If this sounds too optimistic, I’d recommend going and watching a lot of the DC’s current suite of TV shows, such as Titan’s on Netflix. It’s a show that would have still been boring ten years ago, a bunch of cardboard costumed b-characters running around, shackled to a series of badly adapted comicbook storylines which have aged badly. If we hadn’t advanced the storyline, if we hadn’t somewhat suffered through a complete cultural takeover of superhero content, then we’d still be telling these same limited tales. That might not mean much to people who just hate blockbuster movies in general, but I think for people who enjoy a fun action film about good people overcoming baddies, the advancement of these stories is appreciated.

That said, WandaVision isn’t an avant-garde experimental film, nor a groundbreaking new form. At best, it’s an exciting subversion.

It’s different from what we’ve seen before, but only because our expectations as an audience are rusted on, unambitious by tradition, and like becalmed sailors we are perhaps over-excited at the prospect of a breath of fresh air. It is fun, and it is exciting, and every actor is doing the absolute most, but the show also specifically shows how trapped it is by the tropes and forms of the superhero past. Much like Wanda herself, unable to create a new reality that doesn’t rest heavily on recognisable imagery from the past, outdated sitcom forms, WandaVision is also suffocated by the canonical past of superhero lore. There’s a reason that it’s one of the most densely Easter Egg packed vehicles for the Marvel universe — by necessity it needs to pay homage to the comic book past to appease the nerds, fit into a huge extended universe, and help market and launch an entirely new phase of the Marvel behemoth (WandaVision lays the groundwork for the new Doctor Strange film and the next Spider-Man as well). And the creator of the show has confirmed that while they’ve been able to play around with a confusing, mysterious start — they’re heading somewhere more “recognisable” for Marvel fans, a plea to stick with it, that the story will revert back to the comfortable.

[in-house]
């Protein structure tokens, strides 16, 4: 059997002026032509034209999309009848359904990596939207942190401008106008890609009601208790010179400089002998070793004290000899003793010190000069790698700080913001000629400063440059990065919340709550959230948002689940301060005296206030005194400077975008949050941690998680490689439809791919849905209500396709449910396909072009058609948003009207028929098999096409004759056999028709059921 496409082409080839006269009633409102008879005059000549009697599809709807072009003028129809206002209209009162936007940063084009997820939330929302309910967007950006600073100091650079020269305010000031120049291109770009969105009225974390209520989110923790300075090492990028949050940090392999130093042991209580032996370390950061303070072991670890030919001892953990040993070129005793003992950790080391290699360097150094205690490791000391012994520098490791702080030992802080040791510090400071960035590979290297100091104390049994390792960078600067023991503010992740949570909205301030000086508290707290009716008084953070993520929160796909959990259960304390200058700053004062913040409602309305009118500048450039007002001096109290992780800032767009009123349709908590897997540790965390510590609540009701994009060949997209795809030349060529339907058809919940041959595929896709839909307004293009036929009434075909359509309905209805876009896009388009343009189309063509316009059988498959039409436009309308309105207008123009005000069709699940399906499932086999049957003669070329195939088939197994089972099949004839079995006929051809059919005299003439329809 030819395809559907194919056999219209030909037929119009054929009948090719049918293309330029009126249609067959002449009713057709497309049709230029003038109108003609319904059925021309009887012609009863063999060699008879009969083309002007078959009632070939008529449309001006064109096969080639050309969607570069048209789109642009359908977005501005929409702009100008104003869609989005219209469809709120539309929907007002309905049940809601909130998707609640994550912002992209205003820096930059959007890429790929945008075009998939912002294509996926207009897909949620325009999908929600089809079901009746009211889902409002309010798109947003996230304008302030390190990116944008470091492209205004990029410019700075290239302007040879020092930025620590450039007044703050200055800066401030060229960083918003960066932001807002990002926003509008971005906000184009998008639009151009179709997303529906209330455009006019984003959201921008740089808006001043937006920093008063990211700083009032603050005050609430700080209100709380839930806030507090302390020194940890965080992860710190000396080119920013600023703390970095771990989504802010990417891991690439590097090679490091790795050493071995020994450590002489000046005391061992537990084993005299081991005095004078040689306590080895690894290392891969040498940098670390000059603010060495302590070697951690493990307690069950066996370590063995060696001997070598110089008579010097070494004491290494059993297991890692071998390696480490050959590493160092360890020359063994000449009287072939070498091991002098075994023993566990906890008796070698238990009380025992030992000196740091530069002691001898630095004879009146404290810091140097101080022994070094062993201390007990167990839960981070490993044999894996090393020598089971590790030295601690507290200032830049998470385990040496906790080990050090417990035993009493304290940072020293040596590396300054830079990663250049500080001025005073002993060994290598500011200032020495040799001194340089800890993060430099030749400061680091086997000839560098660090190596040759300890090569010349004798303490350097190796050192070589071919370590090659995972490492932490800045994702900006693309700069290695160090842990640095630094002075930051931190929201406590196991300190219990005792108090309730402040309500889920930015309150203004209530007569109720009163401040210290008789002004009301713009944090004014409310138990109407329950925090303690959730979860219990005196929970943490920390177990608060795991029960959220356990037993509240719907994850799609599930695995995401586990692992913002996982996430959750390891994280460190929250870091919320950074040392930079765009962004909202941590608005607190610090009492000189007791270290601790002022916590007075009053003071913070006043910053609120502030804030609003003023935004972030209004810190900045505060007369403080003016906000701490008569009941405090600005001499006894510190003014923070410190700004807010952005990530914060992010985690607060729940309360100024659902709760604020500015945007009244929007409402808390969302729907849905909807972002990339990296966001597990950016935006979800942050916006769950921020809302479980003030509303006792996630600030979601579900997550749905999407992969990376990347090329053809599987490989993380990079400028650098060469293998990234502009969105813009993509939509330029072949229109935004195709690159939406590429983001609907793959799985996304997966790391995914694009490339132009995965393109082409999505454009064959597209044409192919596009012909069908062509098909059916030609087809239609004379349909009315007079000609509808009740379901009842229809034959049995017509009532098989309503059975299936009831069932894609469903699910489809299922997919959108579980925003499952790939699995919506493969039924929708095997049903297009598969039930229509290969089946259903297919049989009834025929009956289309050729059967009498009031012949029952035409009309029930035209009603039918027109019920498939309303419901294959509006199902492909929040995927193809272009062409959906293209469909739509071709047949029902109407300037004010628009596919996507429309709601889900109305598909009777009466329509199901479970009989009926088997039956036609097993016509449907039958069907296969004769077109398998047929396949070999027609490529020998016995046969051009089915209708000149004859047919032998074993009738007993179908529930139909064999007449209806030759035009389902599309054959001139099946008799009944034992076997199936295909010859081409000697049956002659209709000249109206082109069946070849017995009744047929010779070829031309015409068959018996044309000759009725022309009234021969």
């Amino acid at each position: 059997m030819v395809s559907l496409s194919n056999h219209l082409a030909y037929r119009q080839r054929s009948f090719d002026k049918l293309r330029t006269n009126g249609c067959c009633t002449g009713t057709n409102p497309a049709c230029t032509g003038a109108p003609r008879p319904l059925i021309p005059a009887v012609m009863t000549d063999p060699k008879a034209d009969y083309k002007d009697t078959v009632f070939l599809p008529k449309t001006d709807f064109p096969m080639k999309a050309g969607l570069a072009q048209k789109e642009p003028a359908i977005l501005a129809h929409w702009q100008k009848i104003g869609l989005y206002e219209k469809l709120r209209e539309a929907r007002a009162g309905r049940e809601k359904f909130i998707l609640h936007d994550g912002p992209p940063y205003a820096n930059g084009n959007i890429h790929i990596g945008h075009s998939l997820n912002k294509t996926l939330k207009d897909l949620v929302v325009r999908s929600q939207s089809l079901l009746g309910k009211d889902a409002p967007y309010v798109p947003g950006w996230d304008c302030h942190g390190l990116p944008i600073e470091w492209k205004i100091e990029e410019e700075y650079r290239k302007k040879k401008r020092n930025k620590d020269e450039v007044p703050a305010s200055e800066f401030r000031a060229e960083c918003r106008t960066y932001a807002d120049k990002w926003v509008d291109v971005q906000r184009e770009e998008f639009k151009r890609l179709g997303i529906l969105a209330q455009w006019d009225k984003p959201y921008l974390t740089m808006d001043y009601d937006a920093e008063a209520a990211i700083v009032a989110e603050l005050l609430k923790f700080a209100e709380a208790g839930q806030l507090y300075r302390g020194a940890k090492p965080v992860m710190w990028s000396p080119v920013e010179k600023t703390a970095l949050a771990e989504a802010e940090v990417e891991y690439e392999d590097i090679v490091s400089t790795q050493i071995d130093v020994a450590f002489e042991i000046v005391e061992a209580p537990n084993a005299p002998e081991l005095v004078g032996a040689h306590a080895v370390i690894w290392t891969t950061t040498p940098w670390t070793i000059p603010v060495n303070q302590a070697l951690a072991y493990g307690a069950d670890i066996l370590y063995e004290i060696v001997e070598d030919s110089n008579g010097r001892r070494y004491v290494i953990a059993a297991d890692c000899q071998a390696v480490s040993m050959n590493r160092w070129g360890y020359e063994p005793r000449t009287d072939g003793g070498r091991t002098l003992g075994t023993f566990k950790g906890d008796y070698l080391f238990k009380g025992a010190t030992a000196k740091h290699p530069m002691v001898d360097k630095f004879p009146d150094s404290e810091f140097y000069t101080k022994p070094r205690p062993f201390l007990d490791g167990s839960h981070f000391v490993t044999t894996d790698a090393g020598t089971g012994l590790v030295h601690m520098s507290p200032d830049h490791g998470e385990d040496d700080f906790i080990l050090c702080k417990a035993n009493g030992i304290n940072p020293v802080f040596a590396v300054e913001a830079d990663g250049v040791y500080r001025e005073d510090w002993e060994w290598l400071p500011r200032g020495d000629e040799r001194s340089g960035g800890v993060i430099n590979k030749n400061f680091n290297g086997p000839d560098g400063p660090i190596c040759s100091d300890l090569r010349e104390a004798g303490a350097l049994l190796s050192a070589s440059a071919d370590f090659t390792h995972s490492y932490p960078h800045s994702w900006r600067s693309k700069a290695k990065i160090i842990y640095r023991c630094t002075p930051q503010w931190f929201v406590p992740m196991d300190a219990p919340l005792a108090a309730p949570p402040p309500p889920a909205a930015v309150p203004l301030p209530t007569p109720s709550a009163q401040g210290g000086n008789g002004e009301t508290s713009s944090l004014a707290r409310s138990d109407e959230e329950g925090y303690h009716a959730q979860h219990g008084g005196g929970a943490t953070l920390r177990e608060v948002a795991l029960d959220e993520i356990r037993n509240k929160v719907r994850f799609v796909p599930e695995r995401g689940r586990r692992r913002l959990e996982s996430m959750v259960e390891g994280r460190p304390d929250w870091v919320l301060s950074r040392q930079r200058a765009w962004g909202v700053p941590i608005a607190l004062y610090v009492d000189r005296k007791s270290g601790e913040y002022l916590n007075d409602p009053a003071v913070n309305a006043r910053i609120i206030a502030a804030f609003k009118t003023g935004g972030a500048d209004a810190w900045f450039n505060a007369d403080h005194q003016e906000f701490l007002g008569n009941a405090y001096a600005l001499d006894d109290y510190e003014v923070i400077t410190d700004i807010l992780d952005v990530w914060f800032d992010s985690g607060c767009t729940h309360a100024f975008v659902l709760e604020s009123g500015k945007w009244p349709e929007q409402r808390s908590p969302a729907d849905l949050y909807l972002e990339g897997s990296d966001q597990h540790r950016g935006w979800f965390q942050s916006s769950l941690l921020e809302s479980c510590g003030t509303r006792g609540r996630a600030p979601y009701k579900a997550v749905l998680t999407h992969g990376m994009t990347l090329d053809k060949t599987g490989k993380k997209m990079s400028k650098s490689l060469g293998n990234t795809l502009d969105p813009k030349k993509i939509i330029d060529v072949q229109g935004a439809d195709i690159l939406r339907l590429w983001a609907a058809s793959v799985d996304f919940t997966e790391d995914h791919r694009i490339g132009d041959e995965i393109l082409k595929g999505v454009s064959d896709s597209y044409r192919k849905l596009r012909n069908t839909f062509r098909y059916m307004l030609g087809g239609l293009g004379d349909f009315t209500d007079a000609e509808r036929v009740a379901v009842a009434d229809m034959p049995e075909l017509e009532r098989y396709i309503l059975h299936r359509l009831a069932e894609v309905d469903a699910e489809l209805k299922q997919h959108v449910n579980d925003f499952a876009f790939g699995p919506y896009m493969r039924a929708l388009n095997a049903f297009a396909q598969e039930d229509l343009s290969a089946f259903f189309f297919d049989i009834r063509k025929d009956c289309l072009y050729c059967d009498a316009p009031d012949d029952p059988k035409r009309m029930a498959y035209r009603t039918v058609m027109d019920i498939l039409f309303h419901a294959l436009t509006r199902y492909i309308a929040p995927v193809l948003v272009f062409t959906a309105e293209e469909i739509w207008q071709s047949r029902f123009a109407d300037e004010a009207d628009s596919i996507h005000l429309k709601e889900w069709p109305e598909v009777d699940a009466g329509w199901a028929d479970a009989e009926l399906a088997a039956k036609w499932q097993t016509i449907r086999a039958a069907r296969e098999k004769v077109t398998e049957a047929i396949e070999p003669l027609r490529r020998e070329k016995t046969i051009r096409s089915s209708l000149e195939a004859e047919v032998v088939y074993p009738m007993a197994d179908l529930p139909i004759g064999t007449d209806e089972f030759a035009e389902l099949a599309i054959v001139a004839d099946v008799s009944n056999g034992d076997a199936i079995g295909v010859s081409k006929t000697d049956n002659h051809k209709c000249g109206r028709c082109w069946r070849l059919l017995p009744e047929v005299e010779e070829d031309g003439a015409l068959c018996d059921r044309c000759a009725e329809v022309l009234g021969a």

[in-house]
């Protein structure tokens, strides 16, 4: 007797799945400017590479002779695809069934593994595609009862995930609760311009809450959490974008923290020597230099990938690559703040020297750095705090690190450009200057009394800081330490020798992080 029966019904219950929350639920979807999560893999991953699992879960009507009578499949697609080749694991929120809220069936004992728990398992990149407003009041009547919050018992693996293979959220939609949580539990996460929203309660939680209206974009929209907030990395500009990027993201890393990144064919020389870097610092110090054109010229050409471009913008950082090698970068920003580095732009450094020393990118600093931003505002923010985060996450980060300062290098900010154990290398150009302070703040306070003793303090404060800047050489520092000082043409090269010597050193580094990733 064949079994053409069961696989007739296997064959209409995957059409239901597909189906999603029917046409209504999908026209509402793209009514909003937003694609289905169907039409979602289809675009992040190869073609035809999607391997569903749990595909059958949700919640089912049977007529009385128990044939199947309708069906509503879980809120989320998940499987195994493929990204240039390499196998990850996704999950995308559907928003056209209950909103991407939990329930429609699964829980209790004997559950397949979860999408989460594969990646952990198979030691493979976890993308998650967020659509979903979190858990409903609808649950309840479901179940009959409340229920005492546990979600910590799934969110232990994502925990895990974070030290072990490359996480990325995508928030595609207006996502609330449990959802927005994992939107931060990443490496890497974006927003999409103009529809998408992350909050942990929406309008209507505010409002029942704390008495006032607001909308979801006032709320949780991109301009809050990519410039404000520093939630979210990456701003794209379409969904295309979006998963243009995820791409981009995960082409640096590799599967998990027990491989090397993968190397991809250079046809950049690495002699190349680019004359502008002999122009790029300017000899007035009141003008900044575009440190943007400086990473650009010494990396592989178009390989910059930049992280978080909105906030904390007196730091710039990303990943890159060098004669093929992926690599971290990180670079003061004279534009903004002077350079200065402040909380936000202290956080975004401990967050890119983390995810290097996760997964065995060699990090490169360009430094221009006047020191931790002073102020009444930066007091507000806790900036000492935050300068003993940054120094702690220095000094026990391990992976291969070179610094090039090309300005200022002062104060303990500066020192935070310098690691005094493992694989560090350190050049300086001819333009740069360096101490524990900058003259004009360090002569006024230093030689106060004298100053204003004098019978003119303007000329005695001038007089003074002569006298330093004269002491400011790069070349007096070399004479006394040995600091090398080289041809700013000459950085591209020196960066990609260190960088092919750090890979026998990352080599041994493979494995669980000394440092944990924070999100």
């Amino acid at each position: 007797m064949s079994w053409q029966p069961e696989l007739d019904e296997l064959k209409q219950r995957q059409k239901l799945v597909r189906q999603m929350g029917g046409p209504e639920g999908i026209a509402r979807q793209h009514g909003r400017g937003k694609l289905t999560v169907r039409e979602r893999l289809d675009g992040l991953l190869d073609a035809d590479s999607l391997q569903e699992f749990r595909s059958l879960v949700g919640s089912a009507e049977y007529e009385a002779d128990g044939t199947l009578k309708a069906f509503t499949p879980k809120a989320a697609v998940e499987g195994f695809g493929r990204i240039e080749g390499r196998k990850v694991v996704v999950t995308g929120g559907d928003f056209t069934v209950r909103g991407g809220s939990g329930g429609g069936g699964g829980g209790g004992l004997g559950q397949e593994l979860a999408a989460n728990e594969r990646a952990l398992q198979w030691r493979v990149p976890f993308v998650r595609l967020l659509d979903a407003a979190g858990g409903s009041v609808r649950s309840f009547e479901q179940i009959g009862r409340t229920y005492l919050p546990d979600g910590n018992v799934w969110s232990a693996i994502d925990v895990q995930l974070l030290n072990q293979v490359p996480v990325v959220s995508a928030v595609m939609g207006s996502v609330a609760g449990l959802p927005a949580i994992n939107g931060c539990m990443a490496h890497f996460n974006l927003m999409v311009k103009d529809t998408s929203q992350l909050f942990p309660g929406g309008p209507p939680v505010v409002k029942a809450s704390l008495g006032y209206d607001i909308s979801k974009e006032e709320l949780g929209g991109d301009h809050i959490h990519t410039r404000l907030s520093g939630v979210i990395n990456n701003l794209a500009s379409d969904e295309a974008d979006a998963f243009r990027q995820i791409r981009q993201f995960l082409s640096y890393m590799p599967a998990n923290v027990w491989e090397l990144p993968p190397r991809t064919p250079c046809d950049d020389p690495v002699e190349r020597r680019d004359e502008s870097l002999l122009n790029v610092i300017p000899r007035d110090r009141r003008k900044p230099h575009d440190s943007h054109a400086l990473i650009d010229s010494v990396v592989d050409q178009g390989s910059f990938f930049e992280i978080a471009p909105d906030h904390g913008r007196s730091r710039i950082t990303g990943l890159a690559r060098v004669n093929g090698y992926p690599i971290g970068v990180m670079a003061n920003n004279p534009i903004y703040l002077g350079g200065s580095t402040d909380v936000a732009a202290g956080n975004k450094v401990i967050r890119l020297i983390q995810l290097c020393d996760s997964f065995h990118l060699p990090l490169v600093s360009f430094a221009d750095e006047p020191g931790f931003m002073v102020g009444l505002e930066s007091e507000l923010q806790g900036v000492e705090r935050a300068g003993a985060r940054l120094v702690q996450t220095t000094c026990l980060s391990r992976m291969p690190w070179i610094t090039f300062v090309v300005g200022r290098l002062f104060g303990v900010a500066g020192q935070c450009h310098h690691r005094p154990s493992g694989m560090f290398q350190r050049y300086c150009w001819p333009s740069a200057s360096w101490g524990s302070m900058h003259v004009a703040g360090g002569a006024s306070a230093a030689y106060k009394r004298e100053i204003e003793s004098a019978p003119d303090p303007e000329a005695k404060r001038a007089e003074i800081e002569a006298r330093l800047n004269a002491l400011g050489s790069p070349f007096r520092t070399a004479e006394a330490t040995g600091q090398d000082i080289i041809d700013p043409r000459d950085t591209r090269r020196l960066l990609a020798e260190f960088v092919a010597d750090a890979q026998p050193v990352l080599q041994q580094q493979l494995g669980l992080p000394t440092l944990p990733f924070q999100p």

“On the flip side with the MCU, I think we wanted to say, ‘Okay, we’re going to do this crazy thing, but don’t you worry, we’re going to get to the answers. We’re going to get to the MCU of it.’ And so we’re looking out for the fans in that way,” reassured creator Jac Schaeffer.

WandaVision, is a show that hints at an exciting new freedom to tell superhero stories, an entire world of possibilities — but also shows that at the end of the day, that world is an illusion, haunted by the ghosts of legacy shows, shackled to the same extended universe that requires stories to pay homage to the past, and prepare us for the endless Sisyphean roll-out of more and more stories, until one day the bubble breaks.

WandaVision is currently streaming on Disney+. It’s really fun and great!


Patrick Lenton is the Editor of Junkee. He tweets @patricklenton.